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Inner Line Permit: Manipur in grip of protests, bandhs against ‘outsiders’

Biren said an all-party meeting held Monday to discuss the ILP agitation has decided to seek the Centre’s assistance.

Written by Esha Roy | Kolkata |
May 10, 2016 4:21:52 am

With the Assembly elections barely nine months away, agitations to implement some form of the Inner Line Permit (ILP), which restricts entry of outsiders in Manipur, has started anew, even as protests against the ILP are also growing.

While a 42-hour bandh called by the Joint Committee for Inner Line Permit (JCILP), a group of civic organisations in the state that is spearheading the movement since 2012, concluded Sunday and, like bandhs in the last few years, brought life to a complete standstill in capital Imphal, the ruling Congress has called the committee’s demand “tweaked”.

Read | Manipur’s Inner Line Permit Row: 100 days on, tribals refuse to bury youths killed during stir

Stating that the JCILP’s demand this year is specific – to ensure “outsiders’’ don’t get to vote in the approaching elections — Manipur Congress vice president and spokesperson N Biren Singh said: “This is a difficult task to achieve. How do we identify who is illegal and who is not? There is no parameter in place right now.”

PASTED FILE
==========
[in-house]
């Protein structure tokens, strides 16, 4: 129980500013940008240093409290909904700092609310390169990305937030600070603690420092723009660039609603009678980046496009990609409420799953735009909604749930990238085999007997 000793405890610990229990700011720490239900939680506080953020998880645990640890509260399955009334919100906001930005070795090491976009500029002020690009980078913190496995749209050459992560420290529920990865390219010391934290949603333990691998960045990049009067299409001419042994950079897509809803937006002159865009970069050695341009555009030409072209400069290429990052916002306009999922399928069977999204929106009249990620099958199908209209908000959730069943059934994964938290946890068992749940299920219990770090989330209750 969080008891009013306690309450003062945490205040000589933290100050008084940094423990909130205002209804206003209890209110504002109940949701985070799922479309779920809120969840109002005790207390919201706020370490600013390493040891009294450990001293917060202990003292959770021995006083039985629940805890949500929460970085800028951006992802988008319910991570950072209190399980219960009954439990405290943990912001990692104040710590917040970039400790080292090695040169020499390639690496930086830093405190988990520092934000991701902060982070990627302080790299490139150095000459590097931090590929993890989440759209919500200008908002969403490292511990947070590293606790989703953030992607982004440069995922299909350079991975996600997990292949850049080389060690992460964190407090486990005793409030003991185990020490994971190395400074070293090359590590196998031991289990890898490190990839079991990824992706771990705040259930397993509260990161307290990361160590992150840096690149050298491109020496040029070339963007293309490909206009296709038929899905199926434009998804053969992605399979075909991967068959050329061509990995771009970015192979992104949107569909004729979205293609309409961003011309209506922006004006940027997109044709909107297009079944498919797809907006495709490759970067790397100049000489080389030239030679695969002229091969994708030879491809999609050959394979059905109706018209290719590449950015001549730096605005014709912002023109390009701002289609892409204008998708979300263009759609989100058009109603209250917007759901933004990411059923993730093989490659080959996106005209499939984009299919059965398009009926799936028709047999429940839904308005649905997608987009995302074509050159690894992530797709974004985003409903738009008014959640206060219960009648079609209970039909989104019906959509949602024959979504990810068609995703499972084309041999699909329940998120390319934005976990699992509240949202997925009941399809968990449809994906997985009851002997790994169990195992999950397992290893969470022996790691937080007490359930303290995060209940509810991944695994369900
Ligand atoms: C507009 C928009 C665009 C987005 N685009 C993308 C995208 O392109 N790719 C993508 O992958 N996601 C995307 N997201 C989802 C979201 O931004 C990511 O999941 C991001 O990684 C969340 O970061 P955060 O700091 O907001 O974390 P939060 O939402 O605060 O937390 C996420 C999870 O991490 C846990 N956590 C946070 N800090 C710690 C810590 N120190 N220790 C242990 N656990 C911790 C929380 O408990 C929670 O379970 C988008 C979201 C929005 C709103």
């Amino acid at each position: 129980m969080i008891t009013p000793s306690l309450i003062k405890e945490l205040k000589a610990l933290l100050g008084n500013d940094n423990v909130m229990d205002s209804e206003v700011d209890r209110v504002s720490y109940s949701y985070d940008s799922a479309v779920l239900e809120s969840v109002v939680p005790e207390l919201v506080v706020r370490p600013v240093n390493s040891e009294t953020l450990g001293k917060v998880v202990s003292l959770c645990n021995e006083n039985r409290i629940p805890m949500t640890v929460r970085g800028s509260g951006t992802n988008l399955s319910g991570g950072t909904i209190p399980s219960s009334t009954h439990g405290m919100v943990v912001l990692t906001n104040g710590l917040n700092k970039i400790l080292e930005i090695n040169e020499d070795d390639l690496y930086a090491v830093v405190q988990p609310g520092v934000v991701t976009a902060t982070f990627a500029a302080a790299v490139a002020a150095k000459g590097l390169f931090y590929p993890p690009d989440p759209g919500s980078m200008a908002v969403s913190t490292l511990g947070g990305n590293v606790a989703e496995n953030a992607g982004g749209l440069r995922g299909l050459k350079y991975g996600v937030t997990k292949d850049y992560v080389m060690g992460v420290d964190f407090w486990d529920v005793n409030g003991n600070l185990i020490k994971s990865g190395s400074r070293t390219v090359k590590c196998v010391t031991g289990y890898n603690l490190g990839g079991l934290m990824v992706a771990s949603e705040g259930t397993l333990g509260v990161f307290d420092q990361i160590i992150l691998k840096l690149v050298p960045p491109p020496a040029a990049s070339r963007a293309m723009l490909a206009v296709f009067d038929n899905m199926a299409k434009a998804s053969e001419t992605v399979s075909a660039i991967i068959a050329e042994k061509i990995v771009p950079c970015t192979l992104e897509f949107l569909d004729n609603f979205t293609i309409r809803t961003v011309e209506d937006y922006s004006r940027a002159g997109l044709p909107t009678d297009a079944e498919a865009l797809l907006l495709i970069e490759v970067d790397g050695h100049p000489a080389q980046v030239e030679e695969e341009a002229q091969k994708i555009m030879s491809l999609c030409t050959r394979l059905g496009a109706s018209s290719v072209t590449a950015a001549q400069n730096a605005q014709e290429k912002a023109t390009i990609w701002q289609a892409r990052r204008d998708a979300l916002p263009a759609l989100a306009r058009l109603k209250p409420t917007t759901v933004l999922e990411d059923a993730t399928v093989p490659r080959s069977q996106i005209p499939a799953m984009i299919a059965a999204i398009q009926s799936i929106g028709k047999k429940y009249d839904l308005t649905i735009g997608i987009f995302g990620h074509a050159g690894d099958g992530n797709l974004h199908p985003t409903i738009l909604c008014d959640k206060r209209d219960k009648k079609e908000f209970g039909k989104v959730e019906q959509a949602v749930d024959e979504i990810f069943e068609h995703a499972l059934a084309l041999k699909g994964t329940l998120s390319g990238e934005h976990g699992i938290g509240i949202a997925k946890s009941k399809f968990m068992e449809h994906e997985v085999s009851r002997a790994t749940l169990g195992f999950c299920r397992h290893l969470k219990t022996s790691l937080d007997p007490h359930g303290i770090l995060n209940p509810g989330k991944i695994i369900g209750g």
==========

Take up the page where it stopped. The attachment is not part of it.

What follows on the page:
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Biren said an all-party meeting held Monday to discuss the ILP agitation has decided to seek the Centre’s assistance. “We have already sought an appointment with the Union Home Minister and the President between May 16 and 20. An all-party delegation will put forward a request to see whether it is possible that some form of the three Bills brought in earlier can be implemented,’’ Biren told The Indian Express.

The Bills were slammed by the JCILP, which wanted ILP to be implemented in “pure form”.

The ILP is a special permit required to enter certain restricted areas in the country — usually states close to the international border. Indian citizens require an ILP to enter states such as Arunachal Pradesh, Nagaland and Mizoram. The system was first introduced by the British, restricting entry into these areas to protect their commercial interests.

Opposition to the ILP agitations, meanwhile, is coming up from tribal organisations, which contend that the Land Reform Bill, one of the three Bills, was an instrument used by the Meitei-dominated state government to grab tribal land.

Stressing that the Bills are “not anti-tribal”, a JCILP leader said: “There are 20 tribal MLAs in the Assembly, and they all approved the Bills before they were passed by the House. A certain section of the community is creating difficulties for their vested interest.”

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